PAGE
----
Garden and landscape restoration is one of the specialist services provided by Edwards Garden Design & Maintenance. Whether returning a dense overgrown thicket to a Victorian flowering shrubbery, pruning a tangled wisteria to encourage flowering, rediscovering an historic landscape or simply clearing brambles to restore a wildflower meadow, Gareth & his team have the experience and expertise to undertake a variety of garden restoration projects.
Individual tree’s or shrub’s, a Victorian grove or an old meadow, Gareth & his team are experienced, efficient and successful in restoring and renovating flowering plants and designed landscapes.
Gareth’s background as a field botanist and ecological consultant still informs his approach to garden restoration. Allied to 20 years experience with brushcutters, flail mowers, loppers and a decent pair of Felco secateurs, Gareth has an expert understanding of garden design styles and the conservation of historic gardens. Gareth’s work as a garden consultant goes hand in hand with the practical application and skills of carrying out the restoration work itself.
An informal association with specialist stone masons, tree surgeons, dedicated garden designers and other experts in their chosen fields means Edwards Garden Design & Maintenance can offer a comprehensive service for projects both large and small, one-off or on-going.
6 miles south of Bristol, overlooking the North Somerset village of Flax Bourton lies Barrow Court, a Grade II registered park & garden. With a medieval pedigree, the gardens seen today are the creation of the enigmatic late Victorian architect, garden designer, artist, government official and author, Francis Inigo Thomas (1866-1950). Barrow Court is regarded as one of the finest examples of the revival of a formal style of gardening that marked the progress of garden design in the 19th century. The Victorian search for a historical legitimacy, a true Englishness, was realised at Barrow Court though the work of Thomas, just 27 years old when commissioned by Henry Martin Gibbs (of the Tyntesfield Gibbs) to create gardens to compliment the restored Jacobean manor house. The Elizabethan garden was Thomas’s inspiration, a formal renaissance garden that was part of the overall architectural concept of the house, placed sympathetically within the wider landscape. Thomas, whose work includes Athelhampton and Chantmarle trained in London the 1880’s, alongside an emerging group of artists and architects who were to become influential figures in the developing Arts & Crafts movement. Still in his twenties, Thomas in collaboration with Sir Reginald Blomfield published the seminal 1892 book The Formal Garden in England, which championed a revival of the Elizabethan garden as a high point of English garden design.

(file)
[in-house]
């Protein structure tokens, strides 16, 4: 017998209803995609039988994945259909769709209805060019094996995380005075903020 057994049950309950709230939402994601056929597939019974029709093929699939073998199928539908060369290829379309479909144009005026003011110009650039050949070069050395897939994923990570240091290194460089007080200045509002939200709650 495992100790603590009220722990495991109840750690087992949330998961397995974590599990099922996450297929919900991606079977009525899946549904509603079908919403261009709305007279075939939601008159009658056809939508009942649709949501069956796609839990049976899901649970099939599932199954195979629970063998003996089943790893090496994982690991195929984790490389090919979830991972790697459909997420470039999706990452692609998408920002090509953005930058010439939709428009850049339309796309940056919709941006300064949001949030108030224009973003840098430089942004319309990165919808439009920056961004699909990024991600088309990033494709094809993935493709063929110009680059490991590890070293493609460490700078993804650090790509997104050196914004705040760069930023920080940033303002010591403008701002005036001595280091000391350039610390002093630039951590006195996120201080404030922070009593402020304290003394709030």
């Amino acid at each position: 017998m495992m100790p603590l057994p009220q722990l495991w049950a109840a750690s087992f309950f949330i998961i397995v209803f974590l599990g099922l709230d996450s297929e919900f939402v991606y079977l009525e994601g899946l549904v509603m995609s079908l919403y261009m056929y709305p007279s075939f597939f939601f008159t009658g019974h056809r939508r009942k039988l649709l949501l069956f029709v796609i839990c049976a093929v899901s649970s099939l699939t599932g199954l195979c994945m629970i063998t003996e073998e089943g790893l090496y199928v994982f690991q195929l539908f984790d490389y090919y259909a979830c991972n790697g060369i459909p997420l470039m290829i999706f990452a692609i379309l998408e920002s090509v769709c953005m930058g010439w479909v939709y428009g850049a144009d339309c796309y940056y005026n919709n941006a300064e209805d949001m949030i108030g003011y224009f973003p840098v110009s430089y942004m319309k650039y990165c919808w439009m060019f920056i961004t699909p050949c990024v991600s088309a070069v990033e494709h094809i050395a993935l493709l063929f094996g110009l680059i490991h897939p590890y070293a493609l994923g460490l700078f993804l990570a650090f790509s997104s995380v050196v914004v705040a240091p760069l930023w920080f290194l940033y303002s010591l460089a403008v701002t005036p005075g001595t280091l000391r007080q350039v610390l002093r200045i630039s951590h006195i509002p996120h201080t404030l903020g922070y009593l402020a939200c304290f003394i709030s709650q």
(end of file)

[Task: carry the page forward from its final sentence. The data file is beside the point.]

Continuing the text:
‘I cannot picture to myself a garden, in its true sense, divorced from the buildings to which it belongs’. This encapsulates the heart of Thomas’s style, re-asserting the Renaissance principles of symmetry and geometry where the garden is part of the overall architectural concept of the house, placed sympathetically within the wider landscape, its several enclosures being the open air apartments with ‘all aesthetic considerations put to the simple test of picture composition’.
Maximum formality of design, with maximum informality of planting is often quoted as the distinguishing feature of these late Victorian gardens – a forerunner of the Edwardian style famously developed by the collaboration of Edwin Lutyens and Gertrude Jekyll – a union of architecture and horticulture that still inspires today.
The 15 acres of formal garden at Barrow Court feature a series of terraces including a relatively simple parterre featuring a central Yew maze and formal lily pond. The parterre terrace’s viewing platform looks across an open expanse of lawn and the garden’s various Yew enclosures, courts and monumental boundary features. The picturesque scene across the valley overlooks the 150 acre historic parkland, itself part of the designed landscape connected by avenues of trees and designed views. The gardens motif of the passage of time is expressed exceptionally by Alfred Drury’s ‘Daughters of the Year’ herms, a clairvoie featuring 12 boundary statues depicting a woman ageing as the seasons pass. A main lawn leads to a formal grove and hidden courts, with Lime avenues enclosing a fascinating collection of trees and shrubs. The garden boundaries continue to be unmistakably defined by an expressive array of gazebos, classical garden temples, exedras and balustrades. The extensive kitchen garden, wilderness and glasshouses complete the layout of Thomas’s masterpiece, an undervalued but nationally significant design and designer.
Gareth worked extensively in the gardens between 2011-2018 and after a lengthy hiatus has recently returned to carry on the work of restoration and maintenance.